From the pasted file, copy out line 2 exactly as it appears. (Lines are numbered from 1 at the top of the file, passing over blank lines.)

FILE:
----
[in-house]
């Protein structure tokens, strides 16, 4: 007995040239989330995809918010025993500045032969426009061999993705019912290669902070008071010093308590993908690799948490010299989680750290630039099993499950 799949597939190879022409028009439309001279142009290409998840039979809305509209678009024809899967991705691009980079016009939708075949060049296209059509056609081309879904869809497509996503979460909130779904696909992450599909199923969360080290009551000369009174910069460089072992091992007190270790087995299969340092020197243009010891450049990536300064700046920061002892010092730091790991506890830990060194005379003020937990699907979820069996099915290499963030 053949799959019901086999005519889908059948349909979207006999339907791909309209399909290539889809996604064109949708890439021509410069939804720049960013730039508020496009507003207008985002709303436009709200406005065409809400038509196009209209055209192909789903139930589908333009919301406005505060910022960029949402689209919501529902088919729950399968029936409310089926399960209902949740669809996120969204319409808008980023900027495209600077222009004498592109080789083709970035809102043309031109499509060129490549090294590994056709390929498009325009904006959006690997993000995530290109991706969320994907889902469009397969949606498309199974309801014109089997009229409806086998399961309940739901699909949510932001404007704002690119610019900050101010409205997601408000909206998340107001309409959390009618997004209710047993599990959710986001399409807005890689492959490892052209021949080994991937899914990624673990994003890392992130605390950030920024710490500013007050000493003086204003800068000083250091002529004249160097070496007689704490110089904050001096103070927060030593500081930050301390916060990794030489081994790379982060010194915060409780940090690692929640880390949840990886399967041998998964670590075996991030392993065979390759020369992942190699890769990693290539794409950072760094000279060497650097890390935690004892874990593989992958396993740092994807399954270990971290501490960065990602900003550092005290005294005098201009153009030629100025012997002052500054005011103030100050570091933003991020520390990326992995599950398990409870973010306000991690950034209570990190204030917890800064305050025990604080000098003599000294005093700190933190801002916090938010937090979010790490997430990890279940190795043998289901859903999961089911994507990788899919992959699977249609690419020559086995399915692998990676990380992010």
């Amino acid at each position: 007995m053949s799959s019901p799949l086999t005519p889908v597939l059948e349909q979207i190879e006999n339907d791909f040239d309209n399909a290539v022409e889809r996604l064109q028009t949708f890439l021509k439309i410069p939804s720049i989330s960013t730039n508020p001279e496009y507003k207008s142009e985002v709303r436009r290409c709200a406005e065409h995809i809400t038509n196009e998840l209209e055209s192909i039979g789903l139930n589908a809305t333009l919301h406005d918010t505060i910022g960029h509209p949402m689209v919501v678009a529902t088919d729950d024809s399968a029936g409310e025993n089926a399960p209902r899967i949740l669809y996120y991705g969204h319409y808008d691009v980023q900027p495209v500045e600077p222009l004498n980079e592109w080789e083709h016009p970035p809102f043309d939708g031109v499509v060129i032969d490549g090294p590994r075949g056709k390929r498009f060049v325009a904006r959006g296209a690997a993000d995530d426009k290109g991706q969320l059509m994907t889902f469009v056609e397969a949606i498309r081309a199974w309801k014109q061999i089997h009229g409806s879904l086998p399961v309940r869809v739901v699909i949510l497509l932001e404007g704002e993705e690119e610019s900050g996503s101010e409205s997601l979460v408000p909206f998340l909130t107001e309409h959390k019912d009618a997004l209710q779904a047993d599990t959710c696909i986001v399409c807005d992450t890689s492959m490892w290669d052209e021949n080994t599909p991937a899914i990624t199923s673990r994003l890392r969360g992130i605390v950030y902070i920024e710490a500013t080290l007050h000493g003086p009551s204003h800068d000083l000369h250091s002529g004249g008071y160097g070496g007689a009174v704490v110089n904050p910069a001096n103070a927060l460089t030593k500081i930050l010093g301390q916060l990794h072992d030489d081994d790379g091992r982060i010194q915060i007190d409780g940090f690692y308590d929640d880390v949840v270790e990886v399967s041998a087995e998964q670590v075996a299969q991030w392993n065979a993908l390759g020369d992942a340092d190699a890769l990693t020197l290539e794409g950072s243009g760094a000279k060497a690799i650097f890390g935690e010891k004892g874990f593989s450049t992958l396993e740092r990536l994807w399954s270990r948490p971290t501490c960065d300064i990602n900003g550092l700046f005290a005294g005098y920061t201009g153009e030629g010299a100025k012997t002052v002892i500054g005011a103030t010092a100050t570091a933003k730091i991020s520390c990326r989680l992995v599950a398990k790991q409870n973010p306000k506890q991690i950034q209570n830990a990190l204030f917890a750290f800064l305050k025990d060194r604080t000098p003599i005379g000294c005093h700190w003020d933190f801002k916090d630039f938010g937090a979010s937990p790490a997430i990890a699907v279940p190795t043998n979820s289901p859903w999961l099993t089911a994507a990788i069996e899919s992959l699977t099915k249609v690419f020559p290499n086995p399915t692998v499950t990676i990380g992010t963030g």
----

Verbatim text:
């Protein structure tokens, strides 16, 4: 007995040239989330995809918010025993500045032969426009061999993705019912290669902070008071010093308590993908690799948490010299989680750290630039099993499950 799949597939190879022409028009439309001279142009290409998840039979809305509209678009024809899967991705691009980079016009939708075949060049296209059509056609081309879904869809497509996503979460909130779904696909992450599909199923969360080290009551000369009174910069460089072992091992007190270790087995299969340092020197243009010891450049990536300064700046920061002892010092730091790991506890830990060194005379003020937990699907979820069996099915290499963030 053949799959019901086999005519889908059948349909979207006999339907791909309209399909290539889809996604064109949708890439021509410069939804720049960013730039508020496009507003207008985002709303436009709200406005065409809400038509196009209209055209192909789903139930589908333009919301406005505060910022960029949402689209919501529902088919729950399968029936409310089926399960209902949740669809996120969204319409808008980023900027495209600077222009004498592109080789083709970035809102043309031109499509060129490549090294590994056709390929498009325009904006959006690997993000995530290109991706969320994907889902469009397969949606498309199974309801014109089997009229409806086998399961309940739901699909949510932001404007704002690119610019900050101010409205997601408000909206998340107001309409959390009618997004209710047993599990959710986001399409807005890689492959490892052209021949080994991937899914990624673990994003890392992130605390950030920024710490500013007050000493003086204003800068000083250091002529004249160097070496007689704490110089904050001096103070927060030593500081930050301390916060990794030489081994790379982060010194915060409780940090690692929640880390949840990886399967041998998964670590075996991030392993065979390759020369992942190699890769990693290539794409950072760094000279060497650097890390935690004892874990593989992958396993740092994807399954270990971290501490960065990602900003550092005290005294005098201009153009030629100025012997002052500054005011103030100050570091933003991020520390990326992995599950398990409870973010306000991690950034209570990190204030917890800064305050025990604080000098003599000294005093700190933190801002916090938010937090979010790490997430990890279940190795043998289901859903999961089911994507990788899919992959699977249609690419020559086995399915692998990676990380992010």